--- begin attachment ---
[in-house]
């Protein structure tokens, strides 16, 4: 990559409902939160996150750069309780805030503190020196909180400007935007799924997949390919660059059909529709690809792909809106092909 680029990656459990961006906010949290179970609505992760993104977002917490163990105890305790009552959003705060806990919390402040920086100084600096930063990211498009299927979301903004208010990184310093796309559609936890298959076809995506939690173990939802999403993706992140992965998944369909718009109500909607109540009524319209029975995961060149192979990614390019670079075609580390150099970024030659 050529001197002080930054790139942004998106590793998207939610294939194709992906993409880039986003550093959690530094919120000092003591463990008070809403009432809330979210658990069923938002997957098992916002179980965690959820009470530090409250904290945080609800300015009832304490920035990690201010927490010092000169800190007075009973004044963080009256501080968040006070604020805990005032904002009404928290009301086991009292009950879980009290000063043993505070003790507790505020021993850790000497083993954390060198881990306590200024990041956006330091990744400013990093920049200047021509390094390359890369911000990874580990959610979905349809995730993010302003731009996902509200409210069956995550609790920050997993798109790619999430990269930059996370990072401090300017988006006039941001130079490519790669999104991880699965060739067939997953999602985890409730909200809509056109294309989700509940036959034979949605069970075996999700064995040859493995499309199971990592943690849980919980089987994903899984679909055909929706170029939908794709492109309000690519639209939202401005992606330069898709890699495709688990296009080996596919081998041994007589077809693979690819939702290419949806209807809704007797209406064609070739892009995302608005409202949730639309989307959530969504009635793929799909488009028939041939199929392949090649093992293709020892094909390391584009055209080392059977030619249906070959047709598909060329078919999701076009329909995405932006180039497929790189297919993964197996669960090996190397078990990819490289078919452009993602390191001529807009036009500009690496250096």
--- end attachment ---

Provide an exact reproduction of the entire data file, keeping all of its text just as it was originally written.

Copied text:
[in-house]
């Protein structure tokens, strides 16, 4: 990559409902939160996150750069309780805030503190020196909180400007935007799924997949390919660059059909529709690809792909809106092909 680029990656459990961006906010949290179970609505992760993104977002917490163990105890305790009552959003705060806990919390402040920086100084600096930063990211498009299927979301903004208010990184310093796309559609936890298959076809995506939690173990939802999403993706992140992965998944369909718009109500909607109540009524319209029975995961060149192979990614390019670079075609580390150099970024030659 050529001197002080930054790139942004998106590793998207939610294939194709992906993409880039986003550093959690530094919120000092003591463990008070809403009432809330979210658990069923938002997957098992916002179980965690959820009470530090409250904290945080609800300015009832304490920035990690201010927490010092000169800190007075009973004044963080009256501080968040006070604020805990005032904002009404928290009301086991009292009950879980009290000063043993505070003790507790505020021993850790000497083993954390060198881990306590200024990041956006330091990744400013990093920049200047021509390094390359890369911000990874580990959610979905349809995730993010302003731009996902509200409210069956995550609790920050997993798109790619999430990269930059996370990072401090300017988006006039941001130079490519790669999104991880699965060739067939997953999602985890409730909200809509056109294309989700509940036959034979949605069970075996999700064995040859493995499309199971990592943690849980919980089987994903899984679909055909929706170029939908794709492109309000690519639209939202401005992606330069898709890699495709688990296009080996596919081998041994007589077809693979690819939702290419949806209807809704007797209406064609070739892009995302608005409202949730639309989307959530969504009635793929799909488009028939041939199929392949090649093992293709020892094909390391584009055209080392059977030619249906070959047709598909060329078919999701076009329909995405932006180039497929790189297919993964197996669960090996190397078990990819490289078919452009993602390191001529807009036009500009690496250096």